- Requirements and limitations
- How to add a merge request to a merge train
- How to remove a merge request from a merge train
- How to view a merge request’s current position on the merge train
- Start/Add to merge train when pipeline succeeds
- Immediately merge a merge request with a merge train
Pipelines for merged results introduces running a build on the result of the merged code prior to merging, as a way to keep master green.
There’s a scenario, however, for teams with a high number of changes in the target branch (typically master) where in many or even all cases, by the time the merged code is validated another commit has made it to master, invalidating the merged result. You’d need some kind of queuing, cancellation or retry mechanism for these scenarios in order to ensure an orderly flow of changes into the target branch.
Each MR that joins a merge train joins as the last item in the train, just as it works in the current state. However, instead of queuing and waiting, each item takes the completed state of the previous (pending) merge ref, adds its own changes, and starts the pipeline immediately in parallel under the assumption that everything is going to pass.
In this way, if all the pipelines in the train merge successfully, no pipeline time is wasted either queuing or retrying. If the button is subsequently pressed in a different MR, instead of creating a new pipeline for the target branch, it creates a new pipeline targeting the merge result of the previous MR plus the target branch. Pipelines invalidated through failures are immediately canceled and requeued.
Merge trains have the following requirements and limitations:
- This feature requires that pipelines for merged results are configured properly.
- Each merge train can run a maximum of twenty pipelines in parallel. If more than twenty merge requests are added to the merge train, the merge requests will be queued until a slot in the merge train is free. There is no limit to the number of merge requests that can be queued.
Watch this video for a demonstration on how parallel execution of Merge Trains can prevent commits from breaking the default branch.
To add a merge request to a merge train:
- Visit a merge request.
- Click the Start/Add to merge train button.
- Visit a merge request.
- Click the Remove from merge train button.
After a merge request has been added to the merge train, the merge request’s current position will be displayed under the pipeline widget:
You can add a merge request to a merge train only when the latest pipeline in the merge request finished. While the pipeline is running or pending, you cannot add the merge request to a train because the current change of the merge request may be broken thus it could affect the following merge requests.
In this case, you can schedule to add the merge request to a merge train when the latest pipeline succeeds (This pipeline is Pipelines for merged results, not Pipelines for merge train). You can see the following button instead of the regular Start/Add to merge train button while the latest pipeline is running.
In case, you have a high-priority merge request (e.g. critical patch) to be merged urgently, you can use Merge Immediately option for bypassing the merge train. This is the fastest option to get the change merged into the target branch.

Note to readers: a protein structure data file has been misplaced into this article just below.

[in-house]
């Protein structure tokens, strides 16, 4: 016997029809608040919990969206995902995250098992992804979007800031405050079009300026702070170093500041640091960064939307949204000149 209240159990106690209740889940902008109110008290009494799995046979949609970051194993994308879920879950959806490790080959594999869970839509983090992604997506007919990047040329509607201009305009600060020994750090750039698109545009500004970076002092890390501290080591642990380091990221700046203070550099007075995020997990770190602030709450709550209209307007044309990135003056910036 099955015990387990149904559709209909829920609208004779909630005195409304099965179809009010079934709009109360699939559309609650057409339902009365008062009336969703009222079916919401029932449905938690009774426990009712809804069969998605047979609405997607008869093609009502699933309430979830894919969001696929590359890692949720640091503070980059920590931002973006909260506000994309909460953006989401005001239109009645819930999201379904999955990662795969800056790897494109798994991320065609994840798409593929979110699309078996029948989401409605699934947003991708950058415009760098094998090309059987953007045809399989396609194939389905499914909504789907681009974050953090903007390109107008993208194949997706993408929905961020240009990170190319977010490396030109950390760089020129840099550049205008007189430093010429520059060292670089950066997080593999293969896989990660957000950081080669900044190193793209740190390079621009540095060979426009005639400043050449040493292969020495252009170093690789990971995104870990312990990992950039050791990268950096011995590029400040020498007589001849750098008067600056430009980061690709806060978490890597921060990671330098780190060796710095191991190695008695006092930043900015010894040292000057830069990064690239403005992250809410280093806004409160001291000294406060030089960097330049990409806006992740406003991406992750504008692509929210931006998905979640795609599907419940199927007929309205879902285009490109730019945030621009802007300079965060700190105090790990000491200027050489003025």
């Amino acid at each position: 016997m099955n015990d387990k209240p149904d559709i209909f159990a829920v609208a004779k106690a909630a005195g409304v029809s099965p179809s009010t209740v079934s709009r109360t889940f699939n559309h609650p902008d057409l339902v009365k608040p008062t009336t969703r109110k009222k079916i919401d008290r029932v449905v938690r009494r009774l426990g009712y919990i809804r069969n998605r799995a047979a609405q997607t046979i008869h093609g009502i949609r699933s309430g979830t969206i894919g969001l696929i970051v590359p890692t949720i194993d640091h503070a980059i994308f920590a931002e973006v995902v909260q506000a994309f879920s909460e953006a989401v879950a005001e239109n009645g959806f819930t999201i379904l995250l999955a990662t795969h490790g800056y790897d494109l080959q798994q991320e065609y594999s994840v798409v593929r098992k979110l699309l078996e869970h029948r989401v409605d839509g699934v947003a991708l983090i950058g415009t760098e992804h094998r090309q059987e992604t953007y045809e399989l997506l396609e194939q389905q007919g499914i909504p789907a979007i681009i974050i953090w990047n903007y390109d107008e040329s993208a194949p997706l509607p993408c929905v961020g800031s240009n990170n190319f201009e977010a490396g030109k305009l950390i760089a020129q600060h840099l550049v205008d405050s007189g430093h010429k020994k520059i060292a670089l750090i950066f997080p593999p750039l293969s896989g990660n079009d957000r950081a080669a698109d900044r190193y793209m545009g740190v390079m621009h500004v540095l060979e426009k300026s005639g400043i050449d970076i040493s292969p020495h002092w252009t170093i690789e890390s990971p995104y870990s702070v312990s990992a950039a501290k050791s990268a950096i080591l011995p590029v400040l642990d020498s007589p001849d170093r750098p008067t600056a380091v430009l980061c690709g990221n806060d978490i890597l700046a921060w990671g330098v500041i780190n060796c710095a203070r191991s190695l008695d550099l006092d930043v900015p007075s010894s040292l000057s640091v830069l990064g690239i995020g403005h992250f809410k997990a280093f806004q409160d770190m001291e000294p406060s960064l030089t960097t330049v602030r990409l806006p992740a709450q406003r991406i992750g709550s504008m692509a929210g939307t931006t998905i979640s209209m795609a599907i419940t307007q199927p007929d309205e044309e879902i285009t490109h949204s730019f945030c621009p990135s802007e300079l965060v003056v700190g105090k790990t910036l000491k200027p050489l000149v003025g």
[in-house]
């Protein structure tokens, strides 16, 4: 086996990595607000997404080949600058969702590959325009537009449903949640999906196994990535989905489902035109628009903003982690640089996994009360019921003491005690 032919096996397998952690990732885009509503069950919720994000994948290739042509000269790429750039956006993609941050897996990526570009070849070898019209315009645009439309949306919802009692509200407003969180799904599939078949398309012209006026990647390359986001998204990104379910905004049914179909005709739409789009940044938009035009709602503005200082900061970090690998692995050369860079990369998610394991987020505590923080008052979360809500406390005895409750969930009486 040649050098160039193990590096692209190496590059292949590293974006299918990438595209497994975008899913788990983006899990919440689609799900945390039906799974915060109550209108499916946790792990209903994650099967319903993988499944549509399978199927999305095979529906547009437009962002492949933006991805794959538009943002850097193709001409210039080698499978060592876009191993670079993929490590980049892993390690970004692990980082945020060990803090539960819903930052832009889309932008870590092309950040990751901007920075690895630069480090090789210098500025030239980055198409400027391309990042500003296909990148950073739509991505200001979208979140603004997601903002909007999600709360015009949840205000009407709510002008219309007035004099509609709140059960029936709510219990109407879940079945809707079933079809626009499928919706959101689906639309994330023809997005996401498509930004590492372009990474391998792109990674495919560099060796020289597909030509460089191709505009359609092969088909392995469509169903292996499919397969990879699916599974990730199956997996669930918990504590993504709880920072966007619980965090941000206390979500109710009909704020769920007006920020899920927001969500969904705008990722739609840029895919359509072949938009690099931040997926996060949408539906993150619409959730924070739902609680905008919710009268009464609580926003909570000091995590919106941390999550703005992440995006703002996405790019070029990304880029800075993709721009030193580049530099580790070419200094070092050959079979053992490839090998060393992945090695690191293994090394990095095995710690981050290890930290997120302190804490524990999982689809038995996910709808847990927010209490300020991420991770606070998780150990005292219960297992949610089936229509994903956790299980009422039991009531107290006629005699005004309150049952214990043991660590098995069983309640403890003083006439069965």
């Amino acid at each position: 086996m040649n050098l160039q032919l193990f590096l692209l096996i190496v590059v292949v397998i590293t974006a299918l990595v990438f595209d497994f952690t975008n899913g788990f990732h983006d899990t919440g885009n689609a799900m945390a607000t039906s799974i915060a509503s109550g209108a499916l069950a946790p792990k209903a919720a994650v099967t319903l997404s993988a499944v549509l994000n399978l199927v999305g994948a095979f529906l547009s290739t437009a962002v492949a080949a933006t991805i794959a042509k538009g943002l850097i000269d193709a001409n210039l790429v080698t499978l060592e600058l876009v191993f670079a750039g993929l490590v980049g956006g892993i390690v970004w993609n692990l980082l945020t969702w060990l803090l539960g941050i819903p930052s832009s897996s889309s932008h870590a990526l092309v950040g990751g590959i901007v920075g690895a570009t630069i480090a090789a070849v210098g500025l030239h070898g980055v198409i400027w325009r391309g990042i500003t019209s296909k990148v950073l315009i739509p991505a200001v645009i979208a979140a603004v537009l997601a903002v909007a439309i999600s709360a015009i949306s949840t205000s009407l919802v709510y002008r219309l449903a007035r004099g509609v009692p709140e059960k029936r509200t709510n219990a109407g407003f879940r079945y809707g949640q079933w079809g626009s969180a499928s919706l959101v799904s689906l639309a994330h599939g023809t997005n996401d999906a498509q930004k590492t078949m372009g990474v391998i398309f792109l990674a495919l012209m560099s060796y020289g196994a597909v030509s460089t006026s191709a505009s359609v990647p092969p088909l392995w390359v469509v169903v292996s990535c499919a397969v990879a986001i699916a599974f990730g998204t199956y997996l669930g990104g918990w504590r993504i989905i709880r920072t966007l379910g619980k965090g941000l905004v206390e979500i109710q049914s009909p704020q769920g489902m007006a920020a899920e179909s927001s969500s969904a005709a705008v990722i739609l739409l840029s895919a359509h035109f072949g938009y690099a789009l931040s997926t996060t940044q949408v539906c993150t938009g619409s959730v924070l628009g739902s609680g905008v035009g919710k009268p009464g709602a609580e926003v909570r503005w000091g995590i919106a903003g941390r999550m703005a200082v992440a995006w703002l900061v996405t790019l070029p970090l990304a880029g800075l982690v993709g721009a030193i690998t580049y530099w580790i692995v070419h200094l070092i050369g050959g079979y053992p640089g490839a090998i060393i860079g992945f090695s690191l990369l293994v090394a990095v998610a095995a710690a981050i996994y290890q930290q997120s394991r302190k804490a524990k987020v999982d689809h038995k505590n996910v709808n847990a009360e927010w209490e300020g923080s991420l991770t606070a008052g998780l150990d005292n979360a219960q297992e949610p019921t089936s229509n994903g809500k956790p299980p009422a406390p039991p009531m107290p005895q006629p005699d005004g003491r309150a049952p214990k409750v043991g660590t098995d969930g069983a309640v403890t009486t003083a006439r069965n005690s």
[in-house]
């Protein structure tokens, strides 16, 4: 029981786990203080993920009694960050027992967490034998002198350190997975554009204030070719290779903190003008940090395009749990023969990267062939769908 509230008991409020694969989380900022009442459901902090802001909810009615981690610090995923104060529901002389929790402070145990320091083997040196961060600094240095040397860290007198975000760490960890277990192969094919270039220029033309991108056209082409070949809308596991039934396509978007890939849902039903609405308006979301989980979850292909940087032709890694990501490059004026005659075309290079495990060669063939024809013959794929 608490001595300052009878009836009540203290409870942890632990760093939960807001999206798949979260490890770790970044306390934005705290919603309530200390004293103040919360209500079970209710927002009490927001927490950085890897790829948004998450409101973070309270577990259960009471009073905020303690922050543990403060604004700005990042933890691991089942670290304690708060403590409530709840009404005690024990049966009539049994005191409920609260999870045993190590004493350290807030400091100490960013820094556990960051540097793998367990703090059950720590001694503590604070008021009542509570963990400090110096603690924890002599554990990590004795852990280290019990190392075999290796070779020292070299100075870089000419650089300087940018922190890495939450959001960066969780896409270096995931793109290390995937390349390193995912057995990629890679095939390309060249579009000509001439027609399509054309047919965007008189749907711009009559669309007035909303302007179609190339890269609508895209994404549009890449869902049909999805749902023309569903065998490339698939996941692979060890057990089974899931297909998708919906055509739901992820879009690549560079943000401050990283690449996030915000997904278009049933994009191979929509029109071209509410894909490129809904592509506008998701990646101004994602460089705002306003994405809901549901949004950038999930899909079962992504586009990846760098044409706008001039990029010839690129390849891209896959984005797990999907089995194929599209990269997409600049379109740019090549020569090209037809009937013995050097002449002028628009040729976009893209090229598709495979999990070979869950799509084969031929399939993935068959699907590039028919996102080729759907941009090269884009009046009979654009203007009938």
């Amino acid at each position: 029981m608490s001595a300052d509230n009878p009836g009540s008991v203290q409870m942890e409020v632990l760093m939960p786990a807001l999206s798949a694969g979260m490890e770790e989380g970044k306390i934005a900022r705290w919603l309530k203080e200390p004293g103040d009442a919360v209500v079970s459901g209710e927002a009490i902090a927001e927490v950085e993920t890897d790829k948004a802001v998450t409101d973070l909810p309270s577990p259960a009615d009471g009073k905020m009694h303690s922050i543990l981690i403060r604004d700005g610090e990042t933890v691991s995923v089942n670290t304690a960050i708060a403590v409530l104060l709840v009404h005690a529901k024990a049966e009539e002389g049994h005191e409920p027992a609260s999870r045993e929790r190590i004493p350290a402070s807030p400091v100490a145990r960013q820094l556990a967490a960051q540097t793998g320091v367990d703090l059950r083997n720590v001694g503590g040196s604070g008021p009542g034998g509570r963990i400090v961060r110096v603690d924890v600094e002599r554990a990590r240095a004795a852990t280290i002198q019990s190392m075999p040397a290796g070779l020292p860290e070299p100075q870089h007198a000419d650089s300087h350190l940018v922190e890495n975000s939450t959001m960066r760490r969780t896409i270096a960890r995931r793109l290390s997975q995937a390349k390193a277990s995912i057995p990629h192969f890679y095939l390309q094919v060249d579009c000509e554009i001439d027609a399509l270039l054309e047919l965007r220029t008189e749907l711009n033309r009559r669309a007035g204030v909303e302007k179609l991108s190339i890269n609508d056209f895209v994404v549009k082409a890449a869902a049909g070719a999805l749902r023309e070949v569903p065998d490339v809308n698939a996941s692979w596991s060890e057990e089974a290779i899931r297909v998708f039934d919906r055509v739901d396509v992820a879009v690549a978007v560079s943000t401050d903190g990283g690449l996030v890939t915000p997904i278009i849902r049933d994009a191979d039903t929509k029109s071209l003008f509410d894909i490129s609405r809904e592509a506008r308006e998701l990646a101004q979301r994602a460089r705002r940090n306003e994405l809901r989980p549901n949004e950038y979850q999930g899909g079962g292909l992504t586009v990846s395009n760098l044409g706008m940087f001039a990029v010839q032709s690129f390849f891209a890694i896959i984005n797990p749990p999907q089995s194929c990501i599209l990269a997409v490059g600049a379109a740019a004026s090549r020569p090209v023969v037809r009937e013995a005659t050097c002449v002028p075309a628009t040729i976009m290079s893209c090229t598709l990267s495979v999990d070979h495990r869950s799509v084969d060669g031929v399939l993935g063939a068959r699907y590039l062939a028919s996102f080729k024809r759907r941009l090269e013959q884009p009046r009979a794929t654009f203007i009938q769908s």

However, every time you merge a merge request immediately, it could affect the existing merge train to be reconstructed, specifically, it regenerates expected merge commits and pipelines. This means, merging immediately essentially wastes CI resources. Because of these downsides, you will be asked to confirm before the merge is initiated:
If a merge request is not mergeable (for example, it’s WIP, there is a merge conflict, etc), your merge request will be dropped from the merge train automatically.
In these cases, the reason for dropping the merge request is in the system notes.
To check the reason:
- Open the merge request that was dropped from the merge train.
- Open the Discussion tab.
- Find a system note that includes either:
- The text … removed this merge request from the merge train because …
- … aborted this merge request from the merge train because … The reason is given in the text after the because … phrase.
Follow this issue to track progress on this issue.
A Merge Train pipeline cannot be retried because the merge request is dropped from the merge train upon failure. For this reason, the retry button does not appear next to the pipeline icon.
In the case of pipeline failure, you should re-enqueue the merge request to the merge train, which will then initiate a new pipeline.
First of all, please check if merge immediately is available as a workaround in your workflow. This is the most recommended workaround you’d be able to take immediately. If it’s not available or acceptable, please read through this section.
Merge train is enabled by default when you enable Pipelines for merged results,
however, you can forcibly disable this feature by disabling the feature flag
After you disabled this feature, all the existing merge trains will be aborted and
you will no longer see the Start/Add Merge Train button in merge requests.
To check if the feature flag is enabled on your GitLab instance, please ask administrator to execute the following commands:
> sudo gitlab-rails console # Login to Rails console of GitLab instance. > Feature.enabled?(:merge_trains_enabled) # Check if it's enabled or not. > Feature.disable(:merge_trains_enabled) # Disable the feature flag.